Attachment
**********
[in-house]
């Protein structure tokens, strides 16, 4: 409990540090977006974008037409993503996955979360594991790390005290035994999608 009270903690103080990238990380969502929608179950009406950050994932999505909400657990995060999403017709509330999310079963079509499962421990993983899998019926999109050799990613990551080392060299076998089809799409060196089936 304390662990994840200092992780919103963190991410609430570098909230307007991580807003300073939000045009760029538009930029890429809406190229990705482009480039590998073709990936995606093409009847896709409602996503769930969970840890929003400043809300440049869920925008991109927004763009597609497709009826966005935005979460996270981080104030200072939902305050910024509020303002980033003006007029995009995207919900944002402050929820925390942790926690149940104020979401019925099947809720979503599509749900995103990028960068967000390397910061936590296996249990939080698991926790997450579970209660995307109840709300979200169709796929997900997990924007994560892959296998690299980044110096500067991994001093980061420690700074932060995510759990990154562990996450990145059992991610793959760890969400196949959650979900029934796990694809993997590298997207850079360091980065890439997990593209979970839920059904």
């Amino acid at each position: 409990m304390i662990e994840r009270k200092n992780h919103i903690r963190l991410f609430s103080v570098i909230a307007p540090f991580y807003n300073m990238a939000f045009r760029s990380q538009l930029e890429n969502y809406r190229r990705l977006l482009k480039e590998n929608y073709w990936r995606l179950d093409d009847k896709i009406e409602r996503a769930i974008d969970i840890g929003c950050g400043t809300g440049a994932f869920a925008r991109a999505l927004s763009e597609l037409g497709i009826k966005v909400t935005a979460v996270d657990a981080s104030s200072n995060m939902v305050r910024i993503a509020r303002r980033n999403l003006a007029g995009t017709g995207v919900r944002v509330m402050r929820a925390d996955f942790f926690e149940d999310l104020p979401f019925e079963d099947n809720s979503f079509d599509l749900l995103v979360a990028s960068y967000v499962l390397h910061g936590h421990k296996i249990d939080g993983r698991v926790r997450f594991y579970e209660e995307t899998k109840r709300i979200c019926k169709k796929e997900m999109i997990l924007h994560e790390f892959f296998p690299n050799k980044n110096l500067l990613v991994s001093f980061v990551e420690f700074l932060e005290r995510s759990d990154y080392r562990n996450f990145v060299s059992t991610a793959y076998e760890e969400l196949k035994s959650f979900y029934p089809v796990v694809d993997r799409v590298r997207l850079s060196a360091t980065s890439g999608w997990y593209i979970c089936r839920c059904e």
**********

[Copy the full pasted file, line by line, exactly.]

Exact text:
[in-house]
């Protein structure tokens, strides 16, 4: 409990540090977006974008037409993503996955979360594991790390005290035994999608 009270903690103080990238990380969502929608179950009406950050994932999505909400657990995060999403017709509330999310079963079509499962421990993983899998019926999109050799990613990551080392060299076998089809799409060196089936 304390662990994840200092992780919103963190991410609430570098909230307007991580807003300073939000045009760029538009930029890429809406190229990705482009480039590998073709990936995606093409009847896709409602996503769930969970840890929003400043809300440049869920925008991109927004763009597609497709009826966005935005979460996270981080104030200072939902305050910024509020303002980033003006007029995009995207919900944002402050929820925390942790926690149940104020979401019925099947809720979503599509749900995103990028960068967000390397910061936590296996249990939080698991926790997450579970209660995307109840709300979200169709796929997900997990924007994560892959296998690299980044110096500067991994001093980061420690700074932060995510759990990154562990996450990145059992991610793959760890969400196949959650979900029934796990694809993997590298997207850079360091980065890439997990593209979970839920059904």
């Amino acid at each position: 409990m304390i662990e994840r009270k200092n992780h919103i903690r963190l991410f609430s103080v570098i909230a307007p540090f991580y807003n300073m990238a939000f045009r760029s990380q538009l930029e890429n969502y809406r190229r990705l977006l482009k480039e590998n929608y073709w990936r995606l179950d093409d009847k896709i009406e409602r996503a769930i974008d969970i840890g929003c950050g400043t809300g440049a994932f869920a925008r991109a999505l927004s763009e597609l037409g497709i009826k966005v909400t935005a979460v996270d657990a981080s104030s200072n995060m939902v305050r910024i993503a509020r303002r980033n999403l003006a007029g995009t017709g995207v919900r944002v509330m402050r929820a925390d996955f942790f926690e149940d999310l104020p979401f019925e079963d099947n809720s979503f079509d599509l749900l995103v979360a990028s960068y967000v499962l390397h910061g936590h421990k296996i249990d939080g993983r698991v926790r997450f594991y579970e209660e995307t899998k109840r709300i979200c019926k169709k796929e997900m999109i997990l924007h994560e790390f892959f296998p690299n050799k980044n110096l500067l990613v991994s001093f980061v990551e420690f700074l932060e005290r995510s759990d990154y080392r562990n996450f990145v060299s059992t991610a793959y076998e760890e969400l196949k035994s959650f979900y029934p089809v796990v694809d993997r799409v590298r997207l850079s060196a360091t980065s890439g999608w997990y593209i979970c089936r839920c059904e």